Fr. Gus Puleo is pastor of St. Patrick Church in Norristown, Pa., a place that was once largely Irish. It is now mostly Mexican, with groups of Dominicans, Puerto Ricans and Colombians added to the Latino mix.
In terms of numbers, the parish outside Philadelphia is thriving, with some weekend Masses in Spanish overflowing out the doors. In 2014, Puleo performed 267 infant baptisms, an indication that new Catholic life in Norristown is abundant.
That same year, he presided over five funerals for infants who had barely lived a day, a stark reminder that new life among Norristown's Latino immigrants is a struggle.
"It was too many. I had to do something," he said, noting that the percentage of funerals for newborns was way above that experienced by those born in wealthier communities. He discovered that the infant mortality rate among the babies in his parish was nearly twice the national average. "I didn't want to bury more kids."
So Puleo, who before being ordained was a Spanish professor at Columbia University in New York and is an adjunct professor in Spanish at St. Charles Seminary in Philadelphia, got involved in health.
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He consulted with medical experts and talked to his contacts at St. Joseph's University, a Jesuit institution in Philadelphia. The result: After the noon Mass on the first Sunday of the month, the parish hall is transformed into a one-stop shopping area to deal with health concerns of a largely immigrant population without access to health insurance.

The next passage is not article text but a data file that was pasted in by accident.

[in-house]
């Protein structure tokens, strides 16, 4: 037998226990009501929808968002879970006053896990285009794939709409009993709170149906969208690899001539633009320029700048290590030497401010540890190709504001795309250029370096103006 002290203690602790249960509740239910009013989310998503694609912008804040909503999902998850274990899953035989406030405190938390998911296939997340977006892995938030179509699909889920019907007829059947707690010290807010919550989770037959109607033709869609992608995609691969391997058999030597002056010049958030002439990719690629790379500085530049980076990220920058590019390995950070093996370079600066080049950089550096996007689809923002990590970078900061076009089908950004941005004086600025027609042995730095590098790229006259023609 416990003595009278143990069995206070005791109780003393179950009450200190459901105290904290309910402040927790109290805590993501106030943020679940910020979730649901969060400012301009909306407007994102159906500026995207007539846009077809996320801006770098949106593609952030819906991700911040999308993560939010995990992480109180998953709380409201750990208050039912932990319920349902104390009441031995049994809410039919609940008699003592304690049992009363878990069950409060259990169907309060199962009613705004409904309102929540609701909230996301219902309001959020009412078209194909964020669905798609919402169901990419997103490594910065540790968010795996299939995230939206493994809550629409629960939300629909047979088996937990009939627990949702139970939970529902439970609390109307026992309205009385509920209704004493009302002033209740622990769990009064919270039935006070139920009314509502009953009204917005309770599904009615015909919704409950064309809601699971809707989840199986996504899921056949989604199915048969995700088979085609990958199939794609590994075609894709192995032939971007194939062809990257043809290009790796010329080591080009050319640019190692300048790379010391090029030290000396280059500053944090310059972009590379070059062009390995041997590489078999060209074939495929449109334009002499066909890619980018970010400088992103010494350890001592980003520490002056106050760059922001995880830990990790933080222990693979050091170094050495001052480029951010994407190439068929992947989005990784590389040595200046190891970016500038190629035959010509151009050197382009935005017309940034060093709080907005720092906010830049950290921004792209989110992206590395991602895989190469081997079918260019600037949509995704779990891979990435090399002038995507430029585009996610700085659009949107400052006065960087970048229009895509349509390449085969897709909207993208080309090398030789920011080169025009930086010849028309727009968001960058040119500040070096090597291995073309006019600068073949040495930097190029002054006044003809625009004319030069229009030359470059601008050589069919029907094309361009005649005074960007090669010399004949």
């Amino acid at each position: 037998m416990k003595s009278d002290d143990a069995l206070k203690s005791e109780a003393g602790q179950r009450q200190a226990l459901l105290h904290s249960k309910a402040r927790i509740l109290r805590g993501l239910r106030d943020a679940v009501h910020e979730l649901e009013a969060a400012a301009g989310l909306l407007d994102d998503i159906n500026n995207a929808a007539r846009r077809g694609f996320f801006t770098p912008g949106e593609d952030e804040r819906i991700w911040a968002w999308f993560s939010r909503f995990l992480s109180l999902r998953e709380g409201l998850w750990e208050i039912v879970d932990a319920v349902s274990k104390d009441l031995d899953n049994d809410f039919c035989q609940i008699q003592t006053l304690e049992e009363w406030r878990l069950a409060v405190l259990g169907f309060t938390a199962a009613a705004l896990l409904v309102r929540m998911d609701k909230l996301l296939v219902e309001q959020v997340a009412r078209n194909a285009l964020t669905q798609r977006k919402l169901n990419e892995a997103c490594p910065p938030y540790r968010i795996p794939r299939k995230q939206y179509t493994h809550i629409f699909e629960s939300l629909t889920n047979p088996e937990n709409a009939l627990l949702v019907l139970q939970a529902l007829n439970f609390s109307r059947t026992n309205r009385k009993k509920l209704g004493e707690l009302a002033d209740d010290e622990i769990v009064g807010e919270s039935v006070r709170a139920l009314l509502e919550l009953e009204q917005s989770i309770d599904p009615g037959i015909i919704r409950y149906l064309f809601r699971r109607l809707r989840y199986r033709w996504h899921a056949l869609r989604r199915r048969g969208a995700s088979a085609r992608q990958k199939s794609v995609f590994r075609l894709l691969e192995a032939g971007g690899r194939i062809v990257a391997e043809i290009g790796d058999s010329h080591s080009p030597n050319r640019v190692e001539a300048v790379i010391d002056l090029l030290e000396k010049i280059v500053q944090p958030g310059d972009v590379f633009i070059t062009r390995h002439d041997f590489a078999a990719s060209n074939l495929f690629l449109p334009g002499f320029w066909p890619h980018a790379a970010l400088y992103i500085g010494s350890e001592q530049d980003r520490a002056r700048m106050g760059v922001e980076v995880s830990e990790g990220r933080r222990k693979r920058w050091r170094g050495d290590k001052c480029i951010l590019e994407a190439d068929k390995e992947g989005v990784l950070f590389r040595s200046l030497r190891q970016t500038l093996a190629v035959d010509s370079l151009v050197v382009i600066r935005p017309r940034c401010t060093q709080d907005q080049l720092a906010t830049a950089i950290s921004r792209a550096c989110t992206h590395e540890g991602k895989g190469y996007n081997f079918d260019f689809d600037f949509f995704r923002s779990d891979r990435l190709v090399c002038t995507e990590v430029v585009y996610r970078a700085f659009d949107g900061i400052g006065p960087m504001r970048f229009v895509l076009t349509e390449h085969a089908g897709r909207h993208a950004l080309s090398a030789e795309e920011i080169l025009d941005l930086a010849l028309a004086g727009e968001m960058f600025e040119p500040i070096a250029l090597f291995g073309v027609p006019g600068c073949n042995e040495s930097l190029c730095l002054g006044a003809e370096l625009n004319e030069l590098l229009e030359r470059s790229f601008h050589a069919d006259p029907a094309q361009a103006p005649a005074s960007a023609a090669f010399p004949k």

One focus is on providing expectant mothers with folic acid and other nutritional supplements to assist in healthy deliveries. A female volunteer counsels the mothers-to-be on how to best care for expectant life.
The program, which began in October 2014, got noticed by the Templeton Foundation, which provides awards for seminary scholars who promote science. Puleo submitted an essay he wrote about his experience and was awarded $500, a sum that will go to the health needs of the parish.
While the program began with a focus on pregnant women, it has expanded. Booths offer diabetes and blood pressure testing for all. A dentist and eye testing has been added as well. A representative from the Mexican Consulate in Philadelphia is also present to answer immigration concerns. All is offered free of charge.
"We are trying to capture their needs in one place," said Puleo, who likes to refer to St. Patrick as an old-fashioned immigrant parish in the 21st century. He was inspired by Padre Pio, the Italian mystic and healer, who established a hospital to care for those who came to him with illness.
"These are all immigrants who don't have health care [non-citizens are not covered by the Affordable Care Act]. We are trying to help them survive," he said, noting that their children, born in the U.S. are citizens and have more access to care.
The program also trains health promoters among parishioners who provide basic health education. It is a concept borrowed from development programs in Latin America.
Parishioners are encouraged, said Puleo, "to take ownership of what's happening and then do something about it. It's a Third World model in a First World country."
[Peter Feuerherd is a correspondent for NCR's Field Hospital series on parish life and a professor of journalism at St. John's University, New York.]
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